Keith has been married twice. Of his two children born from his first union to actress Sandra Will, who played opposite him in the film Choose Me, son Cade Carradine recently portrayed Lord Oxford in the film Richard III and daughter Sorel Carradine has been seen on TV. Keith and Sandra eventually divorced and he married actress Hayley DuMond in 2006; they met while appearing in the film The Hunter's Moon. Keith's daughter Martha Plimpton, a highly gifted actress on her own, was a child from his relationship to actress Shelley Plimpton, whom he met when both were cast members in "Hair" back in 1969.

Keith continues to write and compose. More recently he hosted The History Channel's Wild West Tech and appeared on a season of the hit cable series Dexter.

Helen Slater

Helen Slater was born in Bethpage, New York, to Alice Joan (Citrin), a lawyer and peace activist, and Gerald Slater, a television executive. She was raised in Massapequa, Long Island, New York, and is of Eastern European Jewish descent. Appearing in many shows as a child, she attended the New York High School of Performing Arts, graduating in 1982. Having made her acting debut in Amy & the Angel, co-starring with James Earl Jones and Matthew Modine. Helen took her career very seriously. Within months of her graduation, she attended auditions for the upcoming spin-off of the famous Superman franchise, Supergirl. It was to be shot in England at Pinewood Studios, where the first "Superman" movies were filmed. Slater even spoke to Christopher Reeve about playing a superhero to assure herself she could do it. After being the first to present herself for audition, she was cast as the lead in the film and her career took off. Although Supergirl received mixed reviews, most critics were impressed with Helen's abilities. In fact, the critics' consensus was that she did a better job at keeping a secret identity (a mousy schoolgirl) than Reeve did as Clark Kent. In her next film, she was cast as a modern-day "Joan of Arc" in The Legend of Billie Jean with Yeardley Smith and Peter Coyote. The film, though not particularly successful, has managed to attract a somewhat cult following. She next appeared in one of her best-received roles, that of the female half of the bumbling husband-and-wife team that kidnaps Bette Midler in the comic blockbuster, Ruthless People, and scored again in the hit The Secret of My Succe$s. Both roles helped to cement her status as an actress of note. Next, she and her friend, Melanie Mayron, starred in the feminist comedy, Sticky Fingers, a critical but not financial success. It was in this film and her next, Happy Together, that she was able to prove that she could do comedy as well as drama. She went on to do more feature films such as City Slickers, A House in the Hills and Lassie, before making regular appearances on television. Her regional stage credits include appearances in such plays as "Grease" and "Shakespeare and Friends". On Broadway, she starred in "Responsible Parties" and "Almost Romance". She also attended classes at both NYU and UCLA, trying to broaden her acting abilities. On television, she has appeared in Caroline in the City, as well as many others. She also became a spokeswoman for Preference by L'Oreal in both TV and print ads. She is an accomplished pianist and now has an album out called "One of These Days". She co-founded the New York theater group, The Naked Angels, with her friend Gina Gershon. In 1990, she married award-winning editor Robert Watzke and they have a daughter, born in 1995. She stepped out of the limelight for a couple of years, appearing mainly in the occasional TV show, but came back strong in 2003, showing moviegoers and TV audiences how great an entertainer she really is.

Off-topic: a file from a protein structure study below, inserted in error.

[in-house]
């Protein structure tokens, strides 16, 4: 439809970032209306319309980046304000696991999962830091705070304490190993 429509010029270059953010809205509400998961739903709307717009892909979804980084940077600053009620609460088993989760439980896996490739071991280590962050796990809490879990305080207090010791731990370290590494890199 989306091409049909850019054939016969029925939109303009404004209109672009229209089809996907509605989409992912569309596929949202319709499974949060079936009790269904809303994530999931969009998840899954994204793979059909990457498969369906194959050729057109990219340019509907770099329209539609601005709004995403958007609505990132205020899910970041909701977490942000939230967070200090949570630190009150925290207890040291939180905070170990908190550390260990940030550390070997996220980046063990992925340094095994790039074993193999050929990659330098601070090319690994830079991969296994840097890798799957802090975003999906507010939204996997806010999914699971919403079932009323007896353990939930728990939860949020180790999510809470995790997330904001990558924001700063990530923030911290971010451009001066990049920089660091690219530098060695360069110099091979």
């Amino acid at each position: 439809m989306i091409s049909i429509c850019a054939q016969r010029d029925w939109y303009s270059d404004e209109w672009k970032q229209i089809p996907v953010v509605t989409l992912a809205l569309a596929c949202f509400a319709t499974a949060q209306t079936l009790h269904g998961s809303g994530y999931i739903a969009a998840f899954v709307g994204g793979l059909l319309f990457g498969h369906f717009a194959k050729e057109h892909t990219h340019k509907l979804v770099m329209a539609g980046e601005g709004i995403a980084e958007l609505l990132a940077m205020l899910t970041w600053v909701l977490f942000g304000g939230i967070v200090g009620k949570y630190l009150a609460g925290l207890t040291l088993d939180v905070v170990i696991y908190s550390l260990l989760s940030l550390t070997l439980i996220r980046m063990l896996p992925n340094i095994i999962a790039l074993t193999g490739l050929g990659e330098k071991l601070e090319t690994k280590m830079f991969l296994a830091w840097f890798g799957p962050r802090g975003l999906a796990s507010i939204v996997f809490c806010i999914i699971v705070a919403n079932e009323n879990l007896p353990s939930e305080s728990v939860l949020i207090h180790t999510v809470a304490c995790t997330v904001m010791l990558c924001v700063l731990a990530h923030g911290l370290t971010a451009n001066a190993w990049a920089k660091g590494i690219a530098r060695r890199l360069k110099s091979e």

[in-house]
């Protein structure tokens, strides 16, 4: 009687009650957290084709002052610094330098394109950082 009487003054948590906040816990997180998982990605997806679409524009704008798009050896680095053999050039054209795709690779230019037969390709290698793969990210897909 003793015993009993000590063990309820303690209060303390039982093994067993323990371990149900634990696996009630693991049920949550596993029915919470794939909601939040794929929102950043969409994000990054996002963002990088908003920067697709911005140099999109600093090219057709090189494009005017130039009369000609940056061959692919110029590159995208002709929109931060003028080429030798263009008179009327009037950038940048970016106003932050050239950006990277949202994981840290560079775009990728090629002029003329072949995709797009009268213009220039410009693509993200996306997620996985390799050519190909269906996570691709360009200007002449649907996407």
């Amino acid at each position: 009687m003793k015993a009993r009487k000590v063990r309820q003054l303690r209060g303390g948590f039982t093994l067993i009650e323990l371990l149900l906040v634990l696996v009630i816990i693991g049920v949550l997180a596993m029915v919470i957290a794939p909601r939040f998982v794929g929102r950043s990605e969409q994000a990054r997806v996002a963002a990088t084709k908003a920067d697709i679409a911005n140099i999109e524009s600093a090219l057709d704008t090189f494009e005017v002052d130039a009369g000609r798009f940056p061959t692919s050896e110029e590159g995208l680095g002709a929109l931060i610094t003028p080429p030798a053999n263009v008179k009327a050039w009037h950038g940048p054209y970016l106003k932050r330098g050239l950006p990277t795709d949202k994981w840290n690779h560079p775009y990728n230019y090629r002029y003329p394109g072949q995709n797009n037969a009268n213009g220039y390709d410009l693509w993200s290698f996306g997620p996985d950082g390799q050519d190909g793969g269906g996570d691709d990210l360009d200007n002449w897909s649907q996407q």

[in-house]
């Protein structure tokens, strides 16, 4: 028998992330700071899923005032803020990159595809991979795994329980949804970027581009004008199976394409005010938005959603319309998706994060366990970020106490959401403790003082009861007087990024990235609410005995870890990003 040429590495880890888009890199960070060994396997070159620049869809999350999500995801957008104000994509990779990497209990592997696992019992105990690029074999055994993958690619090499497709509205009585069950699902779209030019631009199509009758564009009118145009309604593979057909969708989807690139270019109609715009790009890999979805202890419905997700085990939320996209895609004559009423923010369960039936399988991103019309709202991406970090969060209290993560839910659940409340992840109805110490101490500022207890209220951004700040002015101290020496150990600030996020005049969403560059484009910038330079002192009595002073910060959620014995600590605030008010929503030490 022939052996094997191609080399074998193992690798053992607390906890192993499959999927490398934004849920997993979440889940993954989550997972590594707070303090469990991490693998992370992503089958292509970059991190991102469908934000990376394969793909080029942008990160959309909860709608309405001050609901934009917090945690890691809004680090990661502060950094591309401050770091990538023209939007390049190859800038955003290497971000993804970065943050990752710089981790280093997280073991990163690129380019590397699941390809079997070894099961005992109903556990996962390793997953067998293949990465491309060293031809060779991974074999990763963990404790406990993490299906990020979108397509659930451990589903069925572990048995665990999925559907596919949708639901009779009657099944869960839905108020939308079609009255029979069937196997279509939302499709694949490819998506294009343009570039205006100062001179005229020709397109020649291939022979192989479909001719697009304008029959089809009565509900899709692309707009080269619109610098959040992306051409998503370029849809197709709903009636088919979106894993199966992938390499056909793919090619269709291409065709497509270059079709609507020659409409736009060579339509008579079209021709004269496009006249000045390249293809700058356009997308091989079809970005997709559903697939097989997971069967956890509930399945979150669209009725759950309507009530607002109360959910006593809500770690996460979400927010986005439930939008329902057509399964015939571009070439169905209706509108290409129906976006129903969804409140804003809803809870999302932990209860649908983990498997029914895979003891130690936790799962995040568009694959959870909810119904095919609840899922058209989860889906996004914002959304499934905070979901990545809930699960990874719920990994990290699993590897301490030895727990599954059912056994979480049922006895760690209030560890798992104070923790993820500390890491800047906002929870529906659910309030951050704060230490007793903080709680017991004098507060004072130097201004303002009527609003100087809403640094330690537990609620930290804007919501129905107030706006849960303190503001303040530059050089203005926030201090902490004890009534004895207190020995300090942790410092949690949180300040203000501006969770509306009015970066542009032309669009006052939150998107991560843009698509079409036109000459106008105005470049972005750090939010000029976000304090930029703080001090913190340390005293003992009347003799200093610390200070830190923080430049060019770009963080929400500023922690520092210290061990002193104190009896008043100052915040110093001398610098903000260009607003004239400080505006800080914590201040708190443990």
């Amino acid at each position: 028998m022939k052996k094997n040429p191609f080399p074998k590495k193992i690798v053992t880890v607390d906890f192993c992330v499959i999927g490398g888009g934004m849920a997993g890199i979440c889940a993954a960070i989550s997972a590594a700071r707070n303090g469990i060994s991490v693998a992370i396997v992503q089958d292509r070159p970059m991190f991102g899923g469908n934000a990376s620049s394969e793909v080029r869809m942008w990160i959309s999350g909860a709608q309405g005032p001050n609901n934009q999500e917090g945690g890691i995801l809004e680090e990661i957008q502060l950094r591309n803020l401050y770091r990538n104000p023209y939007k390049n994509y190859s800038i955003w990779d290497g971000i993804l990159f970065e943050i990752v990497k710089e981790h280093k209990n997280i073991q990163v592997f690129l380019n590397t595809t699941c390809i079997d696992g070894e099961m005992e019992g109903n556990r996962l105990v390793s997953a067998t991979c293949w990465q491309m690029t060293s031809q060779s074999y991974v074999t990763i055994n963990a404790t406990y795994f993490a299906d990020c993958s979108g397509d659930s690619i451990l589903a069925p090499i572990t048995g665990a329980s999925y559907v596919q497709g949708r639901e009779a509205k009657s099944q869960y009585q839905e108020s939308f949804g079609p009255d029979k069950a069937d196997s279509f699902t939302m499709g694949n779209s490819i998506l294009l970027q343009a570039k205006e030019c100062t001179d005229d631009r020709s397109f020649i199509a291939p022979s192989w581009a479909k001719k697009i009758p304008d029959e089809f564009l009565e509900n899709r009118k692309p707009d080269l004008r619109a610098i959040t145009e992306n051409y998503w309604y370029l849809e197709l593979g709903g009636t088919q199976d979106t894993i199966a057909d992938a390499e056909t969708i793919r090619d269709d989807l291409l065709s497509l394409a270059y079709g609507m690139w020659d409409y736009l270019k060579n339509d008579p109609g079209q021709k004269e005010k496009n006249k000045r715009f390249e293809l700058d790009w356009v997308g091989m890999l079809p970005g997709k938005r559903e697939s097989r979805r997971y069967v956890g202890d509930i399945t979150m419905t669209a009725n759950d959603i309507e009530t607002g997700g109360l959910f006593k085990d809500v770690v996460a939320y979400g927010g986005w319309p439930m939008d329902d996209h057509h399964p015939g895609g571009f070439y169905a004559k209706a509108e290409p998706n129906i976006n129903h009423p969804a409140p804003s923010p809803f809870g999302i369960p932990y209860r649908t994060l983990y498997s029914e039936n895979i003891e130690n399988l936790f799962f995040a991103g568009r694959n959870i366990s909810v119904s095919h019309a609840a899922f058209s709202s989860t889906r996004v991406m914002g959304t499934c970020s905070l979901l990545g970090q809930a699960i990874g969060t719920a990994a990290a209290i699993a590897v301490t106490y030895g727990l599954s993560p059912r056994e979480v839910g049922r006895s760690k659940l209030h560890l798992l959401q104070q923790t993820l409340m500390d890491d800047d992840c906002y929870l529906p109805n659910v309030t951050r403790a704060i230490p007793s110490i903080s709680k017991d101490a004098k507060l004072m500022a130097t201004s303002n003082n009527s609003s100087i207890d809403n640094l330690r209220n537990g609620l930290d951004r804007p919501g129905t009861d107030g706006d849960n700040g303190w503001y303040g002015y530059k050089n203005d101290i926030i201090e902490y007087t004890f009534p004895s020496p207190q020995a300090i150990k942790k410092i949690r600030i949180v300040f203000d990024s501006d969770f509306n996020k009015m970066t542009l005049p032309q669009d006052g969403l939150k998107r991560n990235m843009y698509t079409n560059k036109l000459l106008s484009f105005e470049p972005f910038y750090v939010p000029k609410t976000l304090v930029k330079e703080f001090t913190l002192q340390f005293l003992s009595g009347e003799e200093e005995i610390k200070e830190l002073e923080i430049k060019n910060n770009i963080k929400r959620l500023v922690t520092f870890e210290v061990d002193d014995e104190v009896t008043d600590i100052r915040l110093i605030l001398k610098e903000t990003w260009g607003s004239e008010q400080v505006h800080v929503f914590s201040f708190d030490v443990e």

Elvis Presley